i write because i'm happier when i write. not because i'm a good writer.

-shanita john-

When you noodle in narrative.

Where was I? Oh, yes.

I was clumsily setting up the introduction to a category of posts I might start sharing called 'notes novels.' If I recall correctly, I haven't even told you what 'notes novels' are. Great. We'll get to that in a second. But first, to understand why these oddities came about in the first place, you should understand that I hear stories. I hear them. In my head. Like a crazy person. In fact, most of the time I'm listening to me narrate my life (it's often why I can't hear you.) 

But I do hear narrative. Not always. But, frequently this is how my mind tells my consciousness what my eyes are seeing. For examples, I'll leave my apartment to go to work in the morning and sometimes when I push open the apartment door, and a gust of air blows in, I get this:

I hear them. In my head. Like a crazy person.

“The wind woke up aggressive today,” she thought as the blast nearly took the heavy glass door out of her hand. The temperature had fallen overnight, which was nothing to write home about for Minnesotans, but the air slapping her cheeks wasn’t cool like a September morning might be. It was cold. Biting. And the wind, which she had already decided was out to get her and her limp hair, made its ferocious intent clear.

Then, while tugging her windbreaker zipper to her throat, another thought occurred. An embarrassing one. Indeed, the wind had no right to feel as though it belonged to September since it was, in fact, October now. And apparently, she's been writing checks incorrectly for days.”

That—all of that—was this morning on my way to the gym. The words went on for a bit but then by the time I got to Snap Fitness, a few minutes later, my mind had moved on to being all about calorie counting and self loathing. Still, this incident can still serve to demonstrate how it happens. The wind will blow. A shadow will be cast. I’ll hear someone laugh or see something utterly mundane and just like that my interest is piqued. The next thing I know the preface to a god-awful summer beach read is cycling across a ticker tape behind my eyeballs. There then gone. Dreamed up then promptly forgotten. 

...a few minutes later, my mind had moved on to being all about calorie counting and self loathing.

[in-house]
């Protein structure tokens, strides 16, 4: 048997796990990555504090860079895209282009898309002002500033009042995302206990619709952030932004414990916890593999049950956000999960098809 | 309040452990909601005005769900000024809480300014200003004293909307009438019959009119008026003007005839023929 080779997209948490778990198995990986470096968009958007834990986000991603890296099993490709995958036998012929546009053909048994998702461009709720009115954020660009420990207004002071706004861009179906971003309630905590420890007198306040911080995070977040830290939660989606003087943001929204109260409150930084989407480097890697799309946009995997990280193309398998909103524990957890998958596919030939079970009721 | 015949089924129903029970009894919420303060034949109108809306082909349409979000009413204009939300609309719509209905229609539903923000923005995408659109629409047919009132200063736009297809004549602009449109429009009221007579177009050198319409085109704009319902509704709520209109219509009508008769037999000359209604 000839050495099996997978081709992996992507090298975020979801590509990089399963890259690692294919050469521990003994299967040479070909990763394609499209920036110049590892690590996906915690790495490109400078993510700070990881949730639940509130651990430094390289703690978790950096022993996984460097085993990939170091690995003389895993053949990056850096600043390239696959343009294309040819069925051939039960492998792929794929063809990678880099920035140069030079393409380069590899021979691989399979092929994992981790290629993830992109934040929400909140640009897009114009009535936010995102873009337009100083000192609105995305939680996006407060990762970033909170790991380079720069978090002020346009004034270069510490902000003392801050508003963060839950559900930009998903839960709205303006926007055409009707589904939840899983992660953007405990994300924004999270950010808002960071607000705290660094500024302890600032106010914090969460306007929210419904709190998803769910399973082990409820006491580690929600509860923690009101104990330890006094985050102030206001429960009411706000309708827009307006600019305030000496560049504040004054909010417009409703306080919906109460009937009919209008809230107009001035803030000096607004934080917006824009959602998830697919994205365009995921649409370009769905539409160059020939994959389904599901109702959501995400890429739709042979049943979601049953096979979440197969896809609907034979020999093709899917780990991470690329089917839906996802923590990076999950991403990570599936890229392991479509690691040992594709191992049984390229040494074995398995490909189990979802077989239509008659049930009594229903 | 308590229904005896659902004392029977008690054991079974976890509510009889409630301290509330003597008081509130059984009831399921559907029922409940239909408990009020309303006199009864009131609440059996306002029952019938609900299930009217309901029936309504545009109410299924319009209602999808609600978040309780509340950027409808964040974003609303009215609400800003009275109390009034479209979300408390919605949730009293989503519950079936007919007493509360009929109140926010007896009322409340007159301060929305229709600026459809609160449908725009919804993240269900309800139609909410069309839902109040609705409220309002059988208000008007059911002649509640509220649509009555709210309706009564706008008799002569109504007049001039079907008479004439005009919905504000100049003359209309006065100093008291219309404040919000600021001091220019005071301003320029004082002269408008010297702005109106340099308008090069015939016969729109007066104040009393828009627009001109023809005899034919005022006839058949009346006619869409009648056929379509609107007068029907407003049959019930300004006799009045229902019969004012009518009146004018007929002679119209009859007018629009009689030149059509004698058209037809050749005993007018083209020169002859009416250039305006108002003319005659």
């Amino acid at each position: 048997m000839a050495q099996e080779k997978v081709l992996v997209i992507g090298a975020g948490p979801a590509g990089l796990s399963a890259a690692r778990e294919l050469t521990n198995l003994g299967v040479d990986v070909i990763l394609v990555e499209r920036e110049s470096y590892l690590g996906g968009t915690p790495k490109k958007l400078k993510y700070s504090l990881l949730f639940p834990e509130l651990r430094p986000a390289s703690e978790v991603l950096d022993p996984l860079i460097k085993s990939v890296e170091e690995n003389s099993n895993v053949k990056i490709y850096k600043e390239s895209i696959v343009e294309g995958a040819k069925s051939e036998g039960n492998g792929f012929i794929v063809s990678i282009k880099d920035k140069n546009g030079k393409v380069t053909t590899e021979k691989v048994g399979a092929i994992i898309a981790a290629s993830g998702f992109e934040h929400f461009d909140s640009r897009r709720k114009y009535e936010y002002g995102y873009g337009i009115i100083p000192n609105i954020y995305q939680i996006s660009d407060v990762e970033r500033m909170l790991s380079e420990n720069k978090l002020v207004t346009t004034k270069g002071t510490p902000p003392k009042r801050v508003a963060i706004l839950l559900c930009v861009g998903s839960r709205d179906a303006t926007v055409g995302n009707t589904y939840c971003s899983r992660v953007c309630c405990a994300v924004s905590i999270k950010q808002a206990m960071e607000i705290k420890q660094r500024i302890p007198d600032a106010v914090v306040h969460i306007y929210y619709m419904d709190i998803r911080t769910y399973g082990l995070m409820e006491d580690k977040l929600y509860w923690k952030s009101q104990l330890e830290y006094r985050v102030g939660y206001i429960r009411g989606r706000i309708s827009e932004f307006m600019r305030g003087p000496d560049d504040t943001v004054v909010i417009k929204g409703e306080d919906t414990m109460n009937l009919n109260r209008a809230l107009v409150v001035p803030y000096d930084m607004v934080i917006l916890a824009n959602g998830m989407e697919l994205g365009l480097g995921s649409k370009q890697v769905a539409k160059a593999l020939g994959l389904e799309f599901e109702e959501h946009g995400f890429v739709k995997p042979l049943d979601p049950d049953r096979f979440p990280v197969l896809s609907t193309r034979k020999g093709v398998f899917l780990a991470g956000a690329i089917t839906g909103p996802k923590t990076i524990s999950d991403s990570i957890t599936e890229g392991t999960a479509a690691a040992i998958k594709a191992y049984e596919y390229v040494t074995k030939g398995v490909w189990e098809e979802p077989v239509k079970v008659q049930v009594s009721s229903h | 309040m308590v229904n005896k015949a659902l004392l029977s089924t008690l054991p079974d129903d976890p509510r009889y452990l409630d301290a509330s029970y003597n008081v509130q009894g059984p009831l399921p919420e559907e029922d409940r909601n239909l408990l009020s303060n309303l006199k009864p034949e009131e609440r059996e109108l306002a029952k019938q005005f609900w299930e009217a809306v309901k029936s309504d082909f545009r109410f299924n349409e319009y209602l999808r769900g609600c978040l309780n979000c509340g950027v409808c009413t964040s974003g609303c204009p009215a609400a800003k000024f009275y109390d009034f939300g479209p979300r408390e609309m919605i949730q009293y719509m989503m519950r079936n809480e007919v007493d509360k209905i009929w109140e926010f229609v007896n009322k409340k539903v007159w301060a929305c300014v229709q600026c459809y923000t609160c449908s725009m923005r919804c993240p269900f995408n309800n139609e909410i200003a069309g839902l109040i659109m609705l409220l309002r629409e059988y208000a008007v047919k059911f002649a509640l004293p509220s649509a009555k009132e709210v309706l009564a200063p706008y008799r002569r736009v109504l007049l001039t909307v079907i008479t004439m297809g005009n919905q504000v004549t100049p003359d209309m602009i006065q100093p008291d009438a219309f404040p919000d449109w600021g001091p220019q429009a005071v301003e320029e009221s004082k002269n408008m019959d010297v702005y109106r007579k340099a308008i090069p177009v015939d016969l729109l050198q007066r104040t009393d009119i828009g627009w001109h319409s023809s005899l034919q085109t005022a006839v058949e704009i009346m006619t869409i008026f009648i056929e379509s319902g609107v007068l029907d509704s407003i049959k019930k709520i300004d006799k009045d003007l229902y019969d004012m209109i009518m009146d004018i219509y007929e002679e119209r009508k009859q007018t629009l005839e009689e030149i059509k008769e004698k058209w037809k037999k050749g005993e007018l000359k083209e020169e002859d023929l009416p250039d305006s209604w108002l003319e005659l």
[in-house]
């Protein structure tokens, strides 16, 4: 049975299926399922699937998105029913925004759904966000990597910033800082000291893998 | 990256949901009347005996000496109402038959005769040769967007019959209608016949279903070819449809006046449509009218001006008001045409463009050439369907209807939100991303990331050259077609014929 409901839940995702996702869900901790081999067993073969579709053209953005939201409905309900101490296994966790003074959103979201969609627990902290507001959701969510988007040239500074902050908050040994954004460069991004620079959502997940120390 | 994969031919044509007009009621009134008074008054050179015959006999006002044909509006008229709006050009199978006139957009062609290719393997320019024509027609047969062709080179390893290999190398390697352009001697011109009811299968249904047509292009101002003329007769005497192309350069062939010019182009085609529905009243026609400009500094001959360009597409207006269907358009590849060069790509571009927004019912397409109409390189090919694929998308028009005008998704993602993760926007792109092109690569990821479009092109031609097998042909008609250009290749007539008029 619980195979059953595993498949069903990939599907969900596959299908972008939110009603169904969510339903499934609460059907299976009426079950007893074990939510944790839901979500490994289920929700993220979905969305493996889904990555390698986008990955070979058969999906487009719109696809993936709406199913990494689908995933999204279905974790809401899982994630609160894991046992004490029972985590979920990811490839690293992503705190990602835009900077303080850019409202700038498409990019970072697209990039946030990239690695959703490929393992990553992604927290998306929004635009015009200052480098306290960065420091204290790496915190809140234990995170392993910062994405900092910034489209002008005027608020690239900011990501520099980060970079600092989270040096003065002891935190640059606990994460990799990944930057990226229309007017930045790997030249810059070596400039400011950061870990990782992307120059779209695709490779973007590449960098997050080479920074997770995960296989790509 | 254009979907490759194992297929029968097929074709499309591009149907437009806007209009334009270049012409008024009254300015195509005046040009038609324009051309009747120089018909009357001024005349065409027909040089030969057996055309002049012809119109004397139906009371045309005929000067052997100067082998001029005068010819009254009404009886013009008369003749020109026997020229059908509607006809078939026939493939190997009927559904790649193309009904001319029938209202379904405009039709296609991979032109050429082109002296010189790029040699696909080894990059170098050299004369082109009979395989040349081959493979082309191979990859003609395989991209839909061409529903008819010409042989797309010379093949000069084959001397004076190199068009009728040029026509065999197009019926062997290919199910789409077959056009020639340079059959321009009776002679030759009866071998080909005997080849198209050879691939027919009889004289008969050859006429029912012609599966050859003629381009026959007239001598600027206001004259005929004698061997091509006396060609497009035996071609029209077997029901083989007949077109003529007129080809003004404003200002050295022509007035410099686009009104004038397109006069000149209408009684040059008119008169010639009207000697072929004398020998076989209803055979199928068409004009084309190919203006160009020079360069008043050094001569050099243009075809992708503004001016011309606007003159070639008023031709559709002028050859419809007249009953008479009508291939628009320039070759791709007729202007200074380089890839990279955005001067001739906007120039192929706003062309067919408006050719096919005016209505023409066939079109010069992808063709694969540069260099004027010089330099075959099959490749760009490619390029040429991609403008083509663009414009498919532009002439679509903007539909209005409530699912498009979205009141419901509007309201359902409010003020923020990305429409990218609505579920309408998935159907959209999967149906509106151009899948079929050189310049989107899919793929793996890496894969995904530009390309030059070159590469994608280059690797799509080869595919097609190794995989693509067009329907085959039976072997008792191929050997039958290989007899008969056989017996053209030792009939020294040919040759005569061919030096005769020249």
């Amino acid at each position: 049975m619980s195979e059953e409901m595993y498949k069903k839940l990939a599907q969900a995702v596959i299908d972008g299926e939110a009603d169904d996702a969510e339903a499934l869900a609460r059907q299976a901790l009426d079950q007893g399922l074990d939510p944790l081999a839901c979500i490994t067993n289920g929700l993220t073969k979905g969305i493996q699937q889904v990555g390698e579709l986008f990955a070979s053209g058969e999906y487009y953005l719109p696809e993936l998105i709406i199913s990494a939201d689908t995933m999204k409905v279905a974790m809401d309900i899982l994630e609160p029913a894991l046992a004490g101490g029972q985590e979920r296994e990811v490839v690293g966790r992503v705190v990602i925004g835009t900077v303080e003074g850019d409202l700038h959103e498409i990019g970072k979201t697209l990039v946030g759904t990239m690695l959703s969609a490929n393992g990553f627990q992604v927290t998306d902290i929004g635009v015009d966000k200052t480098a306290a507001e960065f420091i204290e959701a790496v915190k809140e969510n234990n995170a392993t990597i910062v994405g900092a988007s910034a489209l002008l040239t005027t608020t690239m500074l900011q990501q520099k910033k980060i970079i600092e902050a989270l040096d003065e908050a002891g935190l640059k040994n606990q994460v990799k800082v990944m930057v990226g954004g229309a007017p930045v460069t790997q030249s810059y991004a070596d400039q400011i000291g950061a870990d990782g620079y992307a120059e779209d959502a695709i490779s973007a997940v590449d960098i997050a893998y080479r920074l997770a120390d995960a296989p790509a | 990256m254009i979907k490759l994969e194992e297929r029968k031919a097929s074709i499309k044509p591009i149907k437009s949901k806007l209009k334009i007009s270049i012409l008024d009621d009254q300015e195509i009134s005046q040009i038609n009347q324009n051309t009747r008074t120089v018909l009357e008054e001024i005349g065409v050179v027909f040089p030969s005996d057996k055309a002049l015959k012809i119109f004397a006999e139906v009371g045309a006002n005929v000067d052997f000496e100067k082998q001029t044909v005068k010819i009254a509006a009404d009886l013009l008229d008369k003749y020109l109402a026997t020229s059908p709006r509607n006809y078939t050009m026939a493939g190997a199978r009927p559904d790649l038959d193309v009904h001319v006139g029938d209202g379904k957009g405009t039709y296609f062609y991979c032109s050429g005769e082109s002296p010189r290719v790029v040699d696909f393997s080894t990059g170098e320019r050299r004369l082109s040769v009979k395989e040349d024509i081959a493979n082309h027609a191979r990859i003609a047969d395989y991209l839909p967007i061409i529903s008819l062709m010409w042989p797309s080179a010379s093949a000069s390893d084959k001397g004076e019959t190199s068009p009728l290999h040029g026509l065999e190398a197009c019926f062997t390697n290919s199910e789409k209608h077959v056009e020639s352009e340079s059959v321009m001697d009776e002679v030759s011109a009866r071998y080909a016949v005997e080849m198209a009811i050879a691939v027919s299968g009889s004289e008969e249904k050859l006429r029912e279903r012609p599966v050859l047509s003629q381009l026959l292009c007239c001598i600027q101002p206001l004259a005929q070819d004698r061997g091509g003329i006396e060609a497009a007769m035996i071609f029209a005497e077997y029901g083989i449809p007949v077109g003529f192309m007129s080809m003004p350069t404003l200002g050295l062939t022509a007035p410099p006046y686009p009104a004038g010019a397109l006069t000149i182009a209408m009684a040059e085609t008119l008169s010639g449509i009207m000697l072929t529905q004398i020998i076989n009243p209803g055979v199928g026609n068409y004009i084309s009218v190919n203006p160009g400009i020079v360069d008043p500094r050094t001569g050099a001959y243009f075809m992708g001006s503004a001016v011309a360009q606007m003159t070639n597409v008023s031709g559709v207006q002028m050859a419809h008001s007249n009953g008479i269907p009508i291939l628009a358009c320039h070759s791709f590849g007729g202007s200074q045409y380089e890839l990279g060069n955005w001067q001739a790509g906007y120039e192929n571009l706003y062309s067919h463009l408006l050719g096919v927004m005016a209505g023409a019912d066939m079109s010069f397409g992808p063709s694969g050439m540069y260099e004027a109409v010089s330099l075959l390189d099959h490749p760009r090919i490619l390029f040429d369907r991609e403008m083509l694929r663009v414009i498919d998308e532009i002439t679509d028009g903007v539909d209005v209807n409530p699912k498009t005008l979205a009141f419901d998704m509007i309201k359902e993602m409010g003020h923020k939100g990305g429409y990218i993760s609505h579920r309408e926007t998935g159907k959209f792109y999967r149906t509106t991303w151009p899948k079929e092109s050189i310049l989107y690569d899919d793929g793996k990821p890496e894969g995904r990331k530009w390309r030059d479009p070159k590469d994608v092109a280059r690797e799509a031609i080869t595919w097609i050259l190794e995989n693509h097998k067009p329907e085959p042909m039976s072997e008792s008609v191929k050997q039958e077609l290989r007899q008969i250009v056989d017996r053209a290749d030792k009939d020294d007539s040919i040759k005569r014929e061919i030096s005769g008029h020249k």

Now, in some ill-fated effort to retain a few of these random snippets, I have made a plan. When something spark words, knowing full well that I lack the patience to bring the tale to fruition, I jot down only so much as flows freely (and nothing else), into the Notes app on my iPhone. Typically, that's about two hard flicks of a smartphone screen. On rare occasions I’ll text these notepad novels to a friend or two who I think will appreciate their randomness. But now, for your scrutiny, I’ll put them here. A few that already exist. I might tuck them away under a stories tag.


I have always dreaded having people read my fiction because, as I've said in previous posts, my primary life goal has been to note shame my parents. When I was younger, I worried that if I wrote in the first person as a deranged, foul-mouth, puppy killer that people might start asking questions. I would be lying if I said some portion of those fears hasn't followed me into adulthood. But, that's when I remind myself that A) smart people can make the distinction between me and a fictional character and B) I'm actively trying to rid my world of not-smart people, anyway. If someone reads my words and decides that a beloved meth-addled prostitute character I made up must hold true to some part of me, then by all means, they should leave forever. And I'd call that a win.

Yikes. I feel defensive. Time to go.

Anyhoo... Now, you have some insight into how my mind works (or doesn't work). You're welcome. Also, again, terribly sorry. 

Happy screen flicking. 

Love. Sick.

Yes, like the potato.